Tellydeb seized his ax, and, before the enemy could come near, he
reached out his long arm and cleverly sliced the heads off several of
their round bodies.

The others paused for a moment, being unused to such warfare and not
understanding how an arm could reach so far.

But, seeing their heads were in danger, about a hundred of the creatures
formed themselves into balls and rolled upon the executioner in a
straight line, hoping to crush him.

They could not see what happened after they began to roll, their heads
being withdrawn; but Tellydeb watched them speed toward him, and,
stepping aside, he aimed a strong blow with his ax at the body of the
first Roly-Rogue that passed him. Instead of cutting the rubber-like
body, the ax bounced back and flew from Tellydeb’s hand into the air,
falling farther away than the long arm of the executioner could reach.
Therefore he was left helpless, and was wise enough to surrender without
further resistance.

Finding no one else to resist them, the Roly-Rogues contented themselves
with bounding against the terrorized people, great and humble alike, and
knocking them over, laughing boisterously at the figures sprawling in
the mud of the streets.

And then they would prick the bodies of the men with their sharp thorns,
making them spring to their feet again with shrieks of fear, only to be
bowled over again the next minute.

But the monsters soon grew weary of this amusement, for they were
anxious to explore the city they had so successfully invaded. They
flocked into the palace and public buildings, and gazed eagerly at the
many beautiful and, to them, novel things that were found. The mirrors
delighted them, and they fought one another for the privilege of
standing before the glasses to admire the reflection of their horrid

They could not sit in the chairs, for the round bodies would not fit
them; neither could the Roly-Rogues understand the use of beds. For when
they rested or slept the creatures merely withdrew their limbs and
heads, rolled over upon their backs, and slept soundly—no matter where
they might be.

The shops were all entered and robbed of their wares, the Roly-Rogues
wantonly destroying all that they could not use. They were like
ostriches in eating anything that looked attractive to them; one of the
monsters swallowed several pretty glass beads, and some of the more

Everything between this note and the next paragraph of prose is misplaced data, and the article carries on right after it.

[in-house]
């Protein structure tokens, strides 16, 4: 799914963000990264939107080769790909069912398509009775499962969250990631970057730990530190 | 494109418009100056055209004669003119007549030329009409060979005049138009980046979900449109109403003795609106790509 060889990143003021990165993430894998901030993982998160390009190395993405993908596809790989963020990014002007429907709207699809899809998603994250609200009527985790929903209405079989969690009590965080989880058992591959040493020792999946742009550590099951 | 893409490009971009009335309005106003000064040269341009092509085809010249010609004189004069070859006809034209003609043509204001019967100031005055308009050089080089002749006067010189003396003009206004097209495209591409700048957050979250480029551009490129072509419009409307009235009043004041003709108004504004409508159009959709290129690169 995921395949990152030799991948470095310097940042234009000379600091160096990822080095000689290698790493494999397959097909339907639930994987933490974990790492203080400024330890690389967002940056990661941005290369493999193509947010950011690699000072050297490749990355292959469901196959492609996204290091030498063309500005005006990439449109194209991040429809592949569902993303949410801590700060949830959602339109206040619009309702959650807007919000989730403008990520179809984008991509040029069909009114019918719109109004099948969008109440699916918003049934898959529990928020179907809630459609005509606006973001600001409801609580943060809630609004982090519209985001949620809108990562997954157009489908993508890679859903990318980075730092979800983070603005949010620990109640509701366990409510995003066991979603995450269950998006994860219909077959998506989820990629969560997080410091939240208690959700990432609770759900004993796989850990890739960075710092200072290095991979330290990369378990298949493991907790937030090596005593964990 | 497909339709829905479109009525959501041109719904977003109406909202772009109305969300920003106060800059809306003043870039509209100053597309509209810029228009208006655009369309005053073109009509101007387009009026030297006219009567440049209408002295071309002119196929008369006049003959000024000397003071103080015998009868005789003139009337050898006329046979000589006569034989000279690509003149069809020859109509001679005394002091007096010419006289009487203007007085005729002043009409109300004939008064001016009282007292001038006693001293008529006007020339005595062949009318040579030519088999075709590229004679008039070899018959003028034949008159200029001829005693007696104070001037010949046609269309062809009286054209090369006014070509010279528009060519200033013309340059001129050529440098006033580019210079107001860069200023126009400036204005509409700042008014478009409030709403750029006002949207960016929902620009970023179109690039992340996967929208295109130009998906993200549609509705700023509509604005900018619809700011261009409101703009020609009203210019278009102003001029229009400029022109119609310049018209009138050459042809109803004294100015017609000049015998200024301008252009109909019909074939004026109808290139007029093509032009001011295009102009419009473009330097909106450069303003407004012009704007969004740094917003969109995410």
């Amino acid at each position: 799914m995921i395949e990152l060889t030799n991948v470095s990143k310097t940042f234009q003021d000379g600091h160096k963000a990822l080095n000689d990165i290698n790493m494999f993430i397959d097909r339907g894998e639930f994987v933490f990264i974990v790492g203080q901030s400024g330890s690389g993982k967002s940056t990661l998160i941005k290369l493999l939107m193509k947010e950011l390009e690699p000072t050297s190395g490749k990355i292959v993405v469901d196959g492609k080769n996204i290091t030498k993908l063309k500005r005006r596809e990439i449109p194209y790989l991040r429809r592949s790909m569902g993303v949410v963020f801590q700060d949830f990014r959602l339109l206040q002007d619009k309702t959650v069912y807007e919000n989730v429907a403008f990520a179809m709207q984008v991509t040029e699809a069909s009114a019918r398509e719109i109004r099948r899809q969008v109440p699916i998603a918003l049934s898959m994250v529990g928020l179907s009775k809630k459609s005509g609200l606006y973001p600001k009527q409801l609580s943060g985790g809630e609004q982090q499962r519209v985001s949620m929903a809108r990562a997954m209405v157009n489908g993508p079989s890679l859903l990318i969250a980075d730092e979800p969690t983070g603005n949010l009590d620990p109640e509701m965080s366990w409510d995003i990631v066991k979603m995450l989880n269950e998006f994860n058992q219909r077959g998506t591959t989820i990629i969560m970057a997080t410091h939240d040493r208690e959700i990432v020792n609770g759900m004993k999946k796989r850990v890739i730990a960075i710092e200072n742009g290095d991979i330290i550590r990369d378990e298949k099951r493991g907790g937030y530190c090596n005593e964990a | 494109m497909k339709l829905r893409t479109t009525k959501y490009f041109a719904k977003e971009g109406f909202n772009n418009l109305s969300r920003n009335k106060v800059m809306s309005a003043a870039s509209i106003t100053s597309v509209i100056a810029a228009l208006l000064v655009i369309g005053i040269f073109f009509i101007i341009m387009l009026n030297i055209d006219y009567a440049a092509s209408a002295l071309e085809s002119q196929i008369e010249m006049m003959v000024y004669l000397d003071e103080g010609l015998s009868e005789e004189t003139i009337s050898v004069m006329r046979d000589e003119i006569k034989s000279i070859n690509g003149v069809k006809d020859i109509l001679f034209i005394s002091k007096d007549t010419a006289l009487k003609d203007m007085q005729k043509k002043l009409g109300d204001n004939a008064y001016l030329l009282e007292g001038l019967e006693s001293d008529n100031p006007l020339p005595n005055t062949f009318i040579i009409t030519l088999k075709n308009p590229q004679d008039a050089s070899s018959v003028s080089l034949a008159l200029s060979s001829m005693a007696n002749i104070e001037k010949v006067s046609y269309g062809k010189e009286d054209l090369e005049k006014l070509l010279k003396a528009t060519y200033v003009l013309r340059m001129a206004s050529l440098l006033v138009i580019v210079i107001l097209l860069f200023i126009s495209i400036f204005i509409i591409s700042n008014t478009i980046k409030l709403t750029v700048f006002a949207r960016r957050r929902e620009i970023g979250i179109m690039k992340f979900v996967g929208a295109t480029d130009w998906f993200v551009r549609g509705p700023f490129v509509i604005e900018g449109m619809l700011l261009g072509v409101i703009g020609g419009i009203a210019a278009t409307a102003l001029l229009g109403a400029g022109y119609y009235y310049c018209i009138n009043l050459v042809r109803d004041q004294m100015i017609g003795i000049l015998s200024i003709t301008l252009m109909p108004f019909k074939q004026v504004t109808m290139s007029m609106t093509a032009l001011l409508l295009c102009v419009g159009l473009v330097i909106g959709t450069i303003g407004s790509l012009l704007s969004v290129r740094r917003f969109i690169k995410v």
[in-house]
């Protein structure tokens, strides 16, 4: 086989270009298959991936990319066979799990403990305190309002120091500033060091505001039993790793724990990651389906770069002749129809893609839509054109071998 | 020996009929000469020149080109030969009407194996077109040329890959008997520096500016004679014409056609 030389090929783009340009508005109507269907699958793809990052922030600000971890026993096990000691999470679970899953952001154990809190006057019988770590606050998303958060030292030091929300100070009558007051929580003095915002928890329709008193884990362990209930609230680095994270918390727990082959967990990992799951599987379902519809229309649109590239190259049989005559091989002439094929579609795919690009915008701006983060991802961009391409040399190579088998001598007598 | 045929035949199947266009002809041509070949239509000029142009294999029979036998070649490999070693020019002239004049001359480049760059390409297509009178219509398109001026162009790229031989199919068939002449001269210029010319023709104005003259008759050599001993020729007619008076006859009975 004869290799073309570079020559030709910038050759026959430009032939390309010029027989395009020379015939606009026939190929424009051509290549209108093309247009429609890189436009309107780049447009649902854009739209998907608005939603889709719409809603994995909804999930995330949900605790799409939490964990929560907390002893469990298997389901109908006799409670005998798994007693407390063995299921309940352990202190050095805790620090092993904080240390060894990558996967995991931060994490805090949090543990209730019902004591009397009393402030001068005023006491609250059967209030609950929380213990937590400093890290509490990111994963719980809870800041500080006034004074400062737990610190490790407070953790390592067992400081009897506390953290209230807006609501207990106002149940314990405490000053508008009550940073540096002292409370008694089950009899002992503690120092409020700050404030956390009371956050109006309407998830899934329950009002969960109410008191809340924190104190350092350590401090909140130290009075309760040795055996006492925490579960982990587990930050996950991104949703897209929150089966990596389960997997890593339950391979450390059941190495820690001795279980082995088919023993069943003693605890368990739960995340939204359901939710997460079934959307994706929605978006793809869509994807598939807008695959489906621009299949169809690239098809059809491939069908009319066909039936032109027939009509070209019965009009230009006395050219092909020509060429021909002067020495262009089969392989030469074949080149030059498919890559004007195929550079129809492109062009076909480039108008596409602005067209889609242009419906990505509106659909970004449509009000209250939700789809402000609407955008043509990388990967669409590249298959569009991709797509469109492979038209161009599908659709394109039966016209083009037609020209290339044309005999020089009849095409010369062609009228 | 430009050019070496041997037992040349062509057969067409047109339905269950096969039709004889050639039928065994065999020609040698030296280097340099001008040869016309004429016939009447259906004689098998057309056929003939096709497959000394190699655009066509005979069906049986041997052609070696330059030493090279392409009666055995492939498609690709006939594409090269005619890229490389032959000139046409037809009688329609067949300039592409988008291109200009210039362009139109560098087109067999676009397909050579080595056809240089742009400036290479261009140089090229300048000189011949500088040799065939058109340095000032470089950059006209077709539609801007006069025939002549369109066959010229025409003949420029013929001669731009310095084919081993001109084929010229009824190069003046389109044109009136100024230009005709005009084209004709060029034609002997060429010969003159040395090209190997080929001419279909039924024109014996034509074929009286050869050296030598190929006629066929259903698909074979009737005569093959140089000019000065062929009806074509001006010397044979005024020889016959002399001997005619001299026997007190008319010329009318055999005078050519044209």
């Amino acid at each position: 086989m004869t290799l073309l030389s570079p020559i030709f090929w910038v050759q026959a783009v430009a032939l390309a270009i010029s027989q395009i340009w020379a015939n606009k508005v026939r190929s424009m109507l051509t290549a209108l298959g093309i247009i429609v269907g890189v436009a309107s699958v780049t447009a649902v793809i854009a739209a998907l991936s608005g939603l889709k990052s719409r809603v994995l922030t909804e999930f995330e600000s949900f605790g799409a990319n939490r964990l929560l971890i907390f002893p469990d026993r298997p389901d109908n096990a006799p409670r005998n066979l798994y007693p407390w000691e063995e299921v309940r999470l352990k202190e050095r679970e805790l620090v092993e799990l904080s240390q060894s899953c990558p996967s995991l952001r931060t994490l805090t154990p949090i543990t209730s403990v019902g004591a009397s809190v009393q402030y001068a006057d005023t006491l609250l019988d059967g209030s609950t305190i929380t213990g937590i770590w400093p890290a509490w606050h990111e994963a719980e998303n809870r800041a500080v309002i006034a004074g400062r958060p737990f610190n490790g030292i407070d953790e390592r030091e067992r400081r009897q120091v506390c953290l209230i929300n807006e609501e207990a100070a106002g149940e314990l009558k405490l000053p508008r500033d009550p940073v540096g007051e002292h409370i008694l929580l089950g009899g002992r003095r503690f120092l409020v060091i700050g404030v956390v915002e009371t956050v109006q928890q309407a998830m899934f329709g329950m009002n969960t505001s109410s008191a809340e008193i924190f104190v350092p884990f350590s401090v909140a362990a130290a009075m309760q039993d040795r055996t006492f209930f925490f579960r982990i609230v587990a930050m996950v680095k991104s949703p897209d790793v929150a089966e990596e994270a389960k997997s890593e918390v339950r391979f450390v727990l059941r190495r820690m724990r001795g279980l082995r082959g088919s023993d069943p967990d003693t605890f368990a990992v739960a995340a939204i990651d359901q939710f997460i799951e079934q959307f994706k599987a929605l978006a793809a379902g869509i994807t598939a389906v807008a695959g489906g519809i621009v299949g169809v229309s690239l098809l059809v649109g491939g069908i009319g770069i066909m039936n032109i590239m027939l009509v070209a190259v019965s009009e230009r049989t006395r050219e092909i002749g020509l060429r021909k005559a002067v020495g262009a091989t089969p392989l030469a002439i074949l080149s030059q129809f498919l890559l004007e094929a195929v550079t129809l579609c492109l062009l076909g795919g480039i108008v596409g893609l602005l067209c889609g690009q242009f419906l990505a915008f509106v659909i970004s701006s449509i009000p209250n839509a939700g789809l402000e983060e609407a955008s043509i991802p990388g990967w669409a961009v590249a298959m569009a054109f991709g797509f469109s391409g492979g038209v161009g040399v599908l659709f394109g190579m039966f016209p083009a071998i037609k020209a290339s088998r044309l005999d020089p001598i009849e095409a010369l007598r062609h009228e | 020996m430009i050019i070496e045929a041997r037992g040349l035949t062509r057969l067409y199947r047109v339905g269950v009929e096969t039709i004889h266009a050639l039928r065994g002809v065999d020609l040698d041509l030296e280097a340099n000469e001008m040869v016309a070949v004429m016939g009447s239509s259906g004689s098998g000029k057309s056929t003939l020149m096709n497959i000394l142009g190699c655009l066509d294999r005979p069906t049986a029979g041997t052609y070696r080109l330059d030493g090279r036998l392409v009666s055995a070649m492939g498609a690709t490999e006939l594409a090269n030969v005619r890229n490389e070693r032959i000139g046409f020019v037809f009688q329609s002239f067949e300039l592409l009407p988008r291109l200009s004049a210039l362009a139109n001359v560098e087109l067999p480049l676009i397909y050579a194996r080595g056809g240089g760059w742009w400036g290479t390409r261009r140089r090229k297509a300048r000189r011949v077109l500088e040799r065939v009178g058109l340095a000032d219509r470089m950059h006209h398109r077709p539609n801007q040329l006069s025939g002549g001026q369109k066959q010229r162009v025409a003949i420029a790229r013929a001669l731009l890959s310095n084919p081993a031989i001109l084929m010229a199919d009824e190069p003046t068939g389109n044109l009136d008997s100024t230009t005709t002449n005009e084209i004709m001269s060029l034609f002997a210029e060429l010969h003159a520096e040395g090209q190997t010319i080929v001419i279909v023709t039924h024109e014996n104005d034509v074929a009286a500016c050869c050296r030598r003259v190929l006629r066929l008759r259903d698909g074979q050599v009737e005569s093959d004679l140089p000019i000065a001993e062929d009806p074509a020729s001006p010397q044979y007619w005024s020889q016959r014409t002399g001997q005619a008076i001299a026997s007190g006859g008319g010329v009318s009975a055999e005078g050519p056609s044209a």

inquisitive of them invaded the grocery-shops and satisfied their
curiosity by tasting of nearly everything in sight. It was funny to see
their wry faces when they sampled the salt and vinegar.


Presently the entire city was under the dominion of the Roly-Rogues, who
forced the unhappy people to wait upon them and amuse them; and if any
hesitated to obey their commands, the monsters would bump against them,
pull their hair, and make them suffer most miserably.

Aunt Rivette was in her room at the top of the palace when the
Roly-Rogues invaded the city of Nole. At first she was as much
frightened as the others; but she soon remembered she could escape the
creatures by flying; so she quietly watched them from the windows. By
and by, as they explored the palace, they came to Aunt Rivette’s room
and broke in the door; but the old woman calmly stepped out of her
window upon a little iron balcony, spread her great wings, and flew away
before the Roly-Rogues could catch her.

Then she soared calmly through the air, and having remembered that Bud
and Fluff had gone to the river on a picnic, she flew swiftly in that
direction and before long came to where the children and old Tallydab
were eating their luncheon, while the dog Ruffles, who was in good
spirits, sang a comic song to amuse them.

They were much surprised to see Aunt Rivette flying toward them; but
when she alighted and told Bud that his kingdom had been conquered by
the Roly-Rogues and all his people enslaved, the little party was so
astonished that they stared at one another in speechless amazement.

“Oh, Bud, what shall we do?” finally asked Fluff, in distress.

“Don’t know,” said Bud, struggling to swallow a large piece of sandwich
that in his excitement had stuck fast in his throat.

“One thing is certain,” remarked Aunt Rivette, helping herself to a
slice of cake, “our happy lives are now ruined forever. We should be
foolish to remain here; and the sooner we escape to some other country
where the Roly-Rogues cannot find us, the safer we shall be.”

“But why run away?” asked Bud. “Can’t something else be done? Here,
Tallydab, you’re one of my counselors. What do you say about this

Now the lord high steward was a deliberate old fellow, and before he
replied he dusted the crumbs from his lap, filled and lighted his long
pipe, and smoked several whiffs in a thoughtful manner.

“It strikes me,” said he at last, “that by means of the Princess Fluff’s
magic cloak we can either destroy or scatter these rascally invaders and
restore the kingdom to peace and prosperity.”


“Sure enough!” replied Bud. “Why didn’t we think of that before?”

“You will have to make the wish, Bud,” said Fluff, “for all the rest of
us have wished, and you have not made yours yet.”

“All right,” answered the king. “If I must, I must. But I’m sorry I have
to do it now, for I was saving my wish for something else.”

“But where’s the cloak?” asked the dog, rudely breaking into the
conversation. “You can’t wish without the cloak.”

“The cloak is locked up in a drawer in my room at the palace,” said

“And our enemies have possession of the palace,” continued Tallydab,
gloomily. “Was there ever such ill luck!”

“Never mind,” said Aunt Rivette, “I’ll fly back and get it—that is, if
the Roly-Rogues haven’t already broken open the drawer and discovered
the cloak.”

“Please go at once, then!” exclaimed Fluff. “Here is the key,” and she
unfastened it from the chain at her neck and handed it to her aunt. “But
be careful, whatever you do, that those horrible creatures do not catch